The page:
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Mastering artificial intelligence and machine learning

Just a few decades ago, artificial intelligence (AI) was the stuff of science fiction, but has since become part of our daily lives. In manufacturing, it identifies anomalies in the production process. For banks, it makes decisions regarding loans. And on Netflix, it finds just the right film for every user. All of this is made possible by highly complex algorithms that work covertly in the background. The more challenging the problem, the more complex the AI model – and the more inscrutable.

However, users want to be able to understand how a decision has been made, particularly with critical applications: Why was the work piece rejected? What caused the damage to my machine? It is only by understanding the reason for decisions that improvements can be made – and this increasingly applies to safety, too. In addition, the EU General Data Protection Regulation stipulates that decisions must be transparent.

Software comparison for xAI

In order to solve this problem, an entirely new area of research has arisen: “Explainable Artificial Intelligence”, or xAI for short. There are now numerous digital aids on the market which explain complex AI approaches. For example, in an image, they mark up the pixel which led to parts being rejected. The Stuttgart-based experts at the Fraunhofer Institute for Manufacturing Engineering and Automation IPA have now compared and evaluated nine common explanation techniques – including LIME, SHAP and Layer-Wise Relevance Propagation – by means of exemplary applications. There were three main criteria for this:

  • Stability: The program should always generate the same explanation for the same problem. For example, an explanation should never flag up sensor A and then sensor B if the same anomaly arises in a production machine. This would harm trust in the algorithm and make it difficult to know what course of action to take.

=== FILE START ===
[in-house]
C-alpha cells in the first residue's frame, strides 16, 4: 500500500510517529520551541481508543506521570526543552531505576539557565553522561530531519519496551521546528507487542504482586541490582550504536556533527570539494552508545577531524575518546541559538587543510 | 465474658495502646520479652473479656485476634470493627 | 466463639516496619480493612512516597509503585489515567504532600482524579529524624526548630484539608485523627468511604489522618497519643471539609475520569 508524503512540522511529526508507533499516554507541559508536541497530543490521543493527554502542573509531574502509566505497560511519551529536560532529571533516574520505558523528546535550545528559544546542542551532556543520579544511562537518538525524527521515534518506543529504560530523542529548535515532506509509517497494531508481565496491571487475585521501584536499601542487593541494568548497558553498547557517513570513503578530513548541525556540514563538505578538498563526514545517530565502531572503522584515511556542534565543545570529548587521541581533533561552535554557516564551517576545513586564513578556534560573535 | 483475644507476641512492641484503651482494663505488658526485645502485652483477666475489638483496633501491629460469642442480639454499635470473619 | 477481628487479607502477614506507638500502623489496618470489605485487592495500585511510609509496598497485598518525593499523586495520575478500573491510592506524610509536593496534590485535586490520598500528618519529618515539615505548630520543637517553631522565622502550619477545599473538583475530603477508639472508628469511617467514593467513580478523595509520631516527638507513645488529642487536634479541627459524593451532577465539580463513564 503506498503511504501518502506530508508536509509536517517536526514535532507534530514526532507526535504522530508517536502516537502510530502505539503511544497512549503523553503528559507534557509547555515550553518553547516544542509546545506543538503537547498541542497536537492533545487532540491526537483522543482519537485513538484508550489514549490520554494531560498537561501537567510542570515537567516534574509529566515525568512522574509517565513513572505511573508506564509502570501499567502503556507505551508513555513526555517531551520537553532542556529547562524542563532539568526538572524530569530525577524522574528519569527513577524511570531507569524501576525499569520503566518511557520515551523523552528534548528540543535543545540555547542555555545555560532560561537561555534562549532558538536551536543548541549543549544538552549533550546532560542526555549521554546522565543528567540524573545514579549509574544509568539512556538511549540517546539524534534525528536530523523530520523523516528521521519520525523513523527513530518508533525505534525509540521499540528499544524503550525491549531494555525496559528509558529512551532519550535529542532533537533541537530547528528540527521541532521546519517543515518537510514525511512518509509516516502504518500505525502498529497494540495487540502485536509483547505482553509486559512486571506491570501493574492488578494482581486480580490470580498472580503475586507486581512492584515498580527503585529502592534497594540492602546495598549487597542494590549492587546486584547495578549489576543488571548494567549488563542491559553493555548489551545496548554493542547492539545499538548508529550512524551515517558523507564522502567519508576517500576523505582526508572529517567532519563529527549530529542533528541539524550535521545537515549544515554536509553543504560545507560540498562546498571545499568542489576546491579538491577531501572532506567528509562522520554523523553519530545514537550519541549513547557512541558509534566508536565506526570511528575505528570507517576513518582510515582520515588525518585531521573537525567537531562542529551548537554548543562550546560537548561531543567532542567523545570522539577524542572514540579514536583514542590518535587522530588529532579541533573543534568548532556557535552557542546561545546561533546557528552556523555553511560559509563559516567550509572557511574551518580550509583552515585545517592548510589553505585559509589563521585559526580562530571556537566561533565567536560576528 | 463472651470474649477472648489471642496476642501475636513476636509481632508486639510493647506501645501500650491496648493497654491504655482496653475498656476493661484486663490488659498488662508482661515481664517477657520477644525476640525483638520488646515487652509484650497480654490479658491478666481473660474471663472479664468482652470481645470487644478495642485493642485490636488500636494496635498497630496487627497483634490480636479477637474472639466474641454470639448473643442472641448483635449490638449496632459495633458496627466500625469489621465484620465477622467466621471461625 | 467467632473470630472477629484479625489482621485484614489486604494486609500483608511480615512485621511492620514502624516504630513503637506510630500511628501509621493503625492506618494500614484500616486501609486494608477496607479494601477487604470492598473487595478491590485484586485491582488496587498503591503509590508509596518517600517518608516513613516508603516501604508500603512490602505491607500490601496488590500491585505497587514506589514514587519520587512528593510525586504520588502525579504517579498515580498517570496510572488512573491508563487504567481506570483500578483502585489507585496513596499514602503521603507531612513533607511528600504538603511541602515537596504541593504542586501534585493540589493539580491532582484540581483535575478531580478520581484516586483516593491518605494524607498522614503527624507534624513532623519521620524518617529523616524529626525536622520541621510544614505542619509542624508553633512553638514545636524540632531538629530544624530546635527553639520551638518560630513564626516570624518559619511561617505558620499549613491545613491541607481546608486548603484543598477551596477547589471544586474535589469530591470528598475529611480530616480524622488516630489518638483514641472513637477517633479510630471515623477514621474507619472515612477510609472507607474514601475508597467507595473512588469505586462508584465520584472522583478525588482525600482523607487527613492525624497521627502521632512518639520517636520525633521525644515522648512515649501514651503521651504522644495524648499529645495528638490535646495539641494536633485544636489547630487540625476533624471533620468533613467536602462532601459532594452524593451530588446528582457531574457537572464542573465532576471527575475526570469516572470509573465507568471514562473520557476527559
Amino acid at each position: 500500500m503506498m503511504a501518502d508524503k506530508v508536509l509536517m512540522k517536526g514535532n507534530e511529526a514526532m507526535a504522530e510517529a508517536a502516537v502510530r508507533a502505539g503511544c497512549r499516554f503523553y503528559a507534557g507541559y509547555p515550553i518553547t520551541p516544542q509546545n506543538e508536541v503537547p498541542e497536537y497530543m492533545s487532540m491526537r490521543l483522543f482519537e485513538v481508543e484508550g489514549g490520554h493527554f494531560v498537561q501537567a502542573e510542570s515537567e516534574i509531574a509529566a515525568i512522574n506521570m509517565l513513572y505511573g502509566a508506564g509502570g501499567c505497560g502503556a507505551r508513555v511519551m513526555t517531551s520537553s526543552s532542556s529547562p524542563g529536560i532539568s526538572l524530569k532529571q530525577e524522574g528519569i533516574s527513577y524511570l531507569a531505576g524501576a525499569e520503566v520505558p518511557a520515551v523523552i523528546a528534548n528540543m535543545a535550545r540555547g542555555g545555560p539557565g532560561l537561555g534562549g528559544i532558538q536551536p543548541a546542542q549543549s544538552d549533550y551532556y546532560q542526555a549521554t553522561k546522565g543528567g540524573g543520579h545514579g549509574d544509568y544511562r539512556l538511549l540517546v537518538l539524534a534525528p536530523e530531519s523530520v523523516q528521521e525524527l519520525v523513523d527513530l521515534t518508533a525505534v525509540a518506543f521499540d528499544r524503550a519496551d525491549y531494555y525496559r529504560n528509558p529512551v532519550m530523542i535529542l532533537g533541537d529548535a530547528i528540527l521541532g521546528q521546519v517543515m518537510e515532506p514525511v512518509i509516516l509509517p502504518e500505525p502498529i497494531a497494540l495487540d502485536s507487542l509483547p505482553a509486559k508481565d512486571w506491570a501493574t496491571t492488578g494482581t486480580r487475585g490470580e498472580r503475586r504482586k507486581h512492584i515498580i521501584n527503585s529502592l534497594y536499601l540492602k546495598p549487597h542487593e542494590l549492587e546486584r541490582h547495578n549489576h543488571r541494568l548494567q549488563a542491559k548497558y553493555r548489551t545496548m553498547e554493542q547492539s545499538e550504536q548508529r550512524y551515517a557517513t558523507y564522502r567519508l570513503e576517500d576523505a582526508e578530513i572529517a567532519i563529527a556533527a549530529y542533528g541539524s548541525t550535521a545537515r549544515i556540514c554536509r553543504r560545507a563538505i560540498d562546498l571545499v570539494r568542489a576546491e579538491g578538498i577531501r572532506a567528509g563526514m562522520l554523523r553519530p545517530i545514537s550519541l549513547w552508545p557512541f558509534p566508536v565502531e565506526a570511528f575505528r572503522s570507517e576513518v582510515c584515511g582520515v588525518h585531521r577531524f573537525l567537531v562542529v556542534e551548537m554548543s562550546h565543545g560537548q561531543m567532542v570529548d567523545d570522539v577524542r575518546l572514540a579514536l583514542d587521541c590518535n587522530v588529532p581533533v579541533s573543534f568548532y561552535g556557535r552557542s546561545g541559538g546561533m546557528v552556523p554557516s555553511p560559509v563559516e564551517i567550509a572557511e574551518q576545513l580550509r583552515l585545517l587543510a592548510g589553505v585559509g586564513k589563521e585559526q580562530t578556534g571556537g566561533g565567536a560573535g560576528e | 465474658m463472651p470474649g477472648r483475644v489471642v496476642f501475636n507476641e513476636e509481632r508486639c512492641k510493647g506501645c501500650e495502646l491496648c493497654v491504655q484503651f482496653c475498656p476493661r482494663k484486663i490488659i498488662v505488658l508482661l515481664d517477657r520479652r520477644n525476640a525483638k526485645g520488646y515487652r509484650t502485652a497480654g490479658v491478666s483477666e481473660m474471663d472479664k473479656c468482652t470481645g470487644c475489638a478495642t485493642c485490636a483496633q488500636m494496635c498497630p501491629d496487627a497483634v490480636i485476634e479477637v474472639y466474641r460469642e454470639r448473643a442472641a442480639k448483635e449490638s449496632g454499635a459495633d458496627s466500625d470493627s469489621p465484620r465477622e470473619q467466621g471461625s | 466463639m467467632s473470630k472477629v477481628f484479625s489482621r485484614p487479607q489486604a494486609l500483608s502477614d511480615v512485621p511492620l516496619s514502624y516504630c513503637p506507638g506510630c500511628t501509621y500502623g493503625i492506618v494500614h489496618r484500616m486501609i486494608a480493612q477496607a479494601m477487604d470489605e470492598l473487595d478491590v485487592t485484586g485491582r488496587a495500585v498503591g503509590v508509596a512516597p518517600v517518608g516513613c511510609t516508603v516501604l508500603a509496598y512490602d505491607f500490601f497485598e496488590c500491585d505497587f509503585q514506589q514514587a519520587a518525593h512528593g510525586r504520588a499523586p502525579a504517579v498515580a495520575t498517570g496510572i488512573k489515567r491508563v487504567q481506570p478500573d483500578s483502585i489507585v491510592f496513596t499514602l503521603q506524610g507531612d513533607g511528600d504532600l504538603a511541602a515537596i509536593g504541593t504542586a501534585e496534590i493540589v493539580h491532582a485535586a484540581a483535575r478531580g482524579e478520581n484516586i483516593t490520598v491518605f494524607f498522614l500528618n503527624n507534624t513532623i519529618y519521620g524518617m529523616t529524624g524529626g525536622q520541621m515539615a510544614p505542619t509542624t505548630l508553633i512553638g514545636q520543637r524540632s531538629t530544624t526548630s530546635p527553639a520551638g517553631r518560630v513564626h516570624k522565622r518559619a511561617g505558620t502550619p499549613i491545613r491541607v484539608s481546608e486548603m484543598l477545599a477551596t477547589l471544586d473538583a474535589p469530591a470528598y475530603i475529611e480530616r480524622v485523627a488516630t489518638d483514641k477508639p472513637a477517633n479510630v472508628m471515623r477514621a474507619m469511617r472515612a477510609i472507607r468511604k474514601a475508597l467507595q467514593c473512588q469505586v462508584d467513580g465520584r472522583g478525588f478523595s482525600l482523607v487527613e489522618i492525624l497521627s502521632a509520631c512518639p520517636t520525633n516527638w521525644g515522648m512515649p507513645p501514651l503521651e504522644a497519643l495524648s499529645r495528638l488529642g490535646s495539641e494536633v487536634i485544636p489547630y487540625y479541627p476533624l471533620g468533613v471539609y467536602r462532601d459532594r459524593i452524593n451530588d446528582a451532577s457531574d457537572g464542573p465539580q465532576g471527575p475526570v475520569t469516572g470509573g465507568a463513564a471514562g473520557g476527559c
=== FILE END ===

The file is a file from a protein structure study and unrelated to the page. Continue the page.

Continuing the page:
• Consistency: At the same time, only slightly different input data should also receive similar explanations.
  • Fidelity: Additionally, it is especially important that explanations are representative of how the AI model actually functions. For example, the explanation for the rejection of a bank loan should not be that the customer is too old when the reason was that their income was too low.

The use case is crucial

The study found all explanation methods researched were viable. However, as Nina Schaaf, who is responsible for the study at Fraunhofer IPA, said: “There is no single perfect method.” For example, significant differences emerge in the time needed for generating explanations. The respective objective also largely determines which software is best to use. For example, Layer-Wise Relevance Propagation and Integrated Gradients are particularly good for image data. In summary, Schaaf says: “The target group is also important when it comes to explanations: An AI-developer will want and should receive an explanation phrased differently to the production manager, as both will draw different conclusions from the explanation.”

– Edited from a Fraunhofer IPA press release by CFE Media.